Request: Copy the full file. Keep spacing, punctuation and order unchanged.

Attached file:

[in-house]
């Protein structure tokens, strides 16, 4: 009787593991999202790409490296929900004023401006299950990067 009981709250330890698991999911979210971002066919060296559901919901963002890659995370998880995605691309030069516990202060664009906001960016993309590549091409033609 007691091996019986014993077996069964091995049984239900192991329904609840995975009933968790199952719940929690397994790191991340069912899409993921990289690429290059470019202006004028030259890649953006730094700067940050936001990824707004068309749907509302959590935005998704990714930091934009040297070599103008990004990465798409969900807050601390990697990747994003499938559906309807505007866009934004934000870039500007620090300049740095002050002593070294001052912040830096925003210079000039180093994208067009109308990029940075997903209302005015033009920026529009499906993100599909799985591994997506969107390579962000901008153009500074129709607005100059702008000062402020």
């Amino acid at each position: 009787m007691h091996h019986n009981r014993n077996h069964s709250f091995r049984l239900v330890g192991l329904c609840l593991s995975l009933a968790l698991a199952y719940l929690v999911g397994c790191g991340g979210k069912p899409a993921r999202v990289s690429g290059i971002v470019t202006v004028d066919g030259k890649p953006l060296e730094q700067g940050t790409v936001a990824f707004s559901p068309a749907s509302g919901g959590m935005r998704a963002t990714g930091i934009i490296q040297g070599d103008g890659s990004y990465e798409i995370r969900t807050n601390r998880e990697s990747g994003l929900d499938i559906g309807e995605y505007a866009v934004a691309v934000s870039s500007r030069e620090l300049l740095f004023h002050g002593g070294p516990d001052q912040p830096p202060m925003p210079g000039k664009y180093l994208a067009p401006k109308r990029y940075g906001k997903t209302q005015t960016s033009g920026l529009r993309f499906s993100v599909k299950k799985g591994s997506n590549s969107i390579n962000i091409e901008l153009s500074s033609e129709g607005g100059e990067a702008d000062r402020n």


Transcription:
[in-house]
């Protein structure tokens, strides 16, 4: 009787593991999202790409490296929900004023401006299950990067 009981709250330890698991999911979210971002066919060296559901919901963002890659995370998880995605691309030069516990202060664009906001960016993309590549091409033609 007691091996019986014993077996069964091995049984239900192991329904609840995975009933968790199952719940929690397994790191991340069912899409993921990289690429290059470019202006004028030259890649953006730094700067940050936001990824707004068309749907509302959590935005998704990714930091934009040297070599103008990004990465798409969900807050601390990697990747994003499938559906309807505007866009934004934000870039500007620090300049740095002050002593070294001052912040830096925003210079000039180093994208067009109308990029940075997903209302005015033009920026529009499906993100599909799985591994997506969107390579962000901008153009500074129709607005100059702008000062402020």
């Amino acid at each position: 009787m007691h091996h019986n009981r014993n077996h069964s709250f091995r049984l239900v330890g192991l329904c609840l593991s995975l009933a968790l698991a199952y719940l929690v999911g397994c790191g991340g979210k069912p899409a993921r999202v990289s690429g290059i971002v470019t202006v004028d066919g030259k890649p953006l060296e730094q700067g940050t790409v936001a990824f707004s559901p068309a749907s509302g919901g959590m935005r998704a963002t990714g930091i934009i490296q040297g070599d103008g890659s990004y990465e798409i995370r969900t807050n601390r998880e990697s990747g994003l929900d499938i559906g309807e995605y505007a866009v934004a691309v934000s870039s500007r030069e620090l300049l740095f004023h002050g002593g070294p516990d001052q912040p830096p202060m925003p210079g000039k664009y180093l994208a067009p401006k109308r990029y940075g906001k997903t209302q005015t960016s033009g920026l529009r993309f499906s993100v599909k299950k799985g591994s997506n590549s969107i390579n962000i091409e901008l153009s500074s033609e129709g607005g100059e990067a702008d000062r402020n």